1Using a cleaver or kitchen scissors, break up the carcass into several smaller pieces so that they will fit in an even layer in the bottom of a large pot or Dutch oven; set aside.
2Heat the oil in the pot over medium-high heat until shimmering. Add the carcass pieces and cook, turning occasionally, until lightly browned all over, about 8 minutes.
3Add the remaining ingredients and stir to combine, scraping up any browned bits from the bottom of the pot with a wooden spoon. Bring to a simmer (do not let the stock come to a boil).
4Reduce the heat to low and continue to simmer, occasionally skimming any scum off the surface of the stock using a large spoon. Cook, adjusting the heat as necessary to keep the stock at a simmer, until the flavors have developed, about 1 1/2 hours.
5Remove and discard any large pieces of carcass. Set a fine-mesh strainer over a 2-quart saucepan and pour the stock through the strainer. Discard the contents of the strainer. (At this point, the stock can be cooled to room temperature and refrigerated in a container with a tightfitting lid for up to 3 days or frozen for up to 1 month.)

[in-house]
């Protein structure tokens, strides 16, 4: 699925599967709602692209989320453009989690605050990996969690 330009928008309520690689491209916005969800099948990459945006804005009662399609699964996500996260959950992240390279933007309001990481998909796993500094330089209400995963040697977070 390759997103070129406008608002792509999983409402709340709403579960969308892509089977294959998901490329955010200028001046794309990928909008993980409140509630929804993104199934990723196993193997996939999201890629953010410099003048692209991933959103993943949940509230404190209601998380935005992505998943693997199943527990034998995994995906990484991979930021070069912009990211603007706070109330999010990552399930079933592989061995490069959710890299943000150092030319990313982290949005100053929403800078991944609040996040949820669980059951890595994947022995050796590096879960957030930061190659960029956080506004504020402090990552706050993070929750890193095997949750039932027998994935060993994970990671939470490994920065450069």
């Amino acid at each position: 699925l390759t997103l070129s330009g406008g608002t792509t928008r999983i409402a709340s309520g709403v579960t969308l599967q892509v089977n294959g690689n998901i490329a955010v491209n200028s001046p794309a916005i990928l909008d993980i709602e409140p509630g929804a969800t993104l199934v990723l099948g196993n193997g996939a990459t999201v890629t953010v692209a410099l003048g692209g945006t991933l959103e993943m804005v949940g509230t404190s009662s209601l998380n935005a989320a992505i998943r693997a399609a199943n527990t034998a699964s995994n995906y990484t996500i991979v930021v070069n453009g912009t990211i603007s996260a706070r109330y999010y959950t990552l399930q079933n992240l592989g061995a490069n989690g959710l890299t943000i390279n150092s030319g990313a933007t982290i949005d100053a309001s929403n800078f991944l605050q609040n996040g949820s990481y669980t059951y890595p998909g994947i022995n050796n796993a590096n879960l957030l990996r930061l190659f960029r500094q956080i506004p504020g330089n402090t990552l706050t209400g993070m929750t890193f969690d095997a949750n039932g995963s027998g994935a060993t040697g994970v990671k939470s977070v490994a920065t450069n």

Add the essence of the sea to your gumbo without the fishy smell.
How to Cook Basic Beans with Steve Sando
Steve Sando, bean impresario behind Rancho Gordo, outlines the steps from beans in a bag to glorious pot o’ beans. Dried beans may not be fresh, per se, but the ones you're using shouldn’t be more than two years old. Soak them first, and then use the soaking water to cook them. A quick, hard boil followed by a long, slow simmer will get them cooked up right. (Click here for Steve's bean-cooking recipe.)
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From late February through June, we're thrilled to be twisting, snapping, peeling, and pinching as many crawfish as we can. Crawfish boils are a Southern staple (especially in Louisiana and Mississippi), and we want to arm you with the secrets.
5 Pasta Alternatives
In order to feed my pasta-loving soul, maintain my calorie intake, and nourish my body with veggies, I turn to these alternatives. From spaghetti squash, to zoodles, to swoodles, and more, I honestly can't get enough.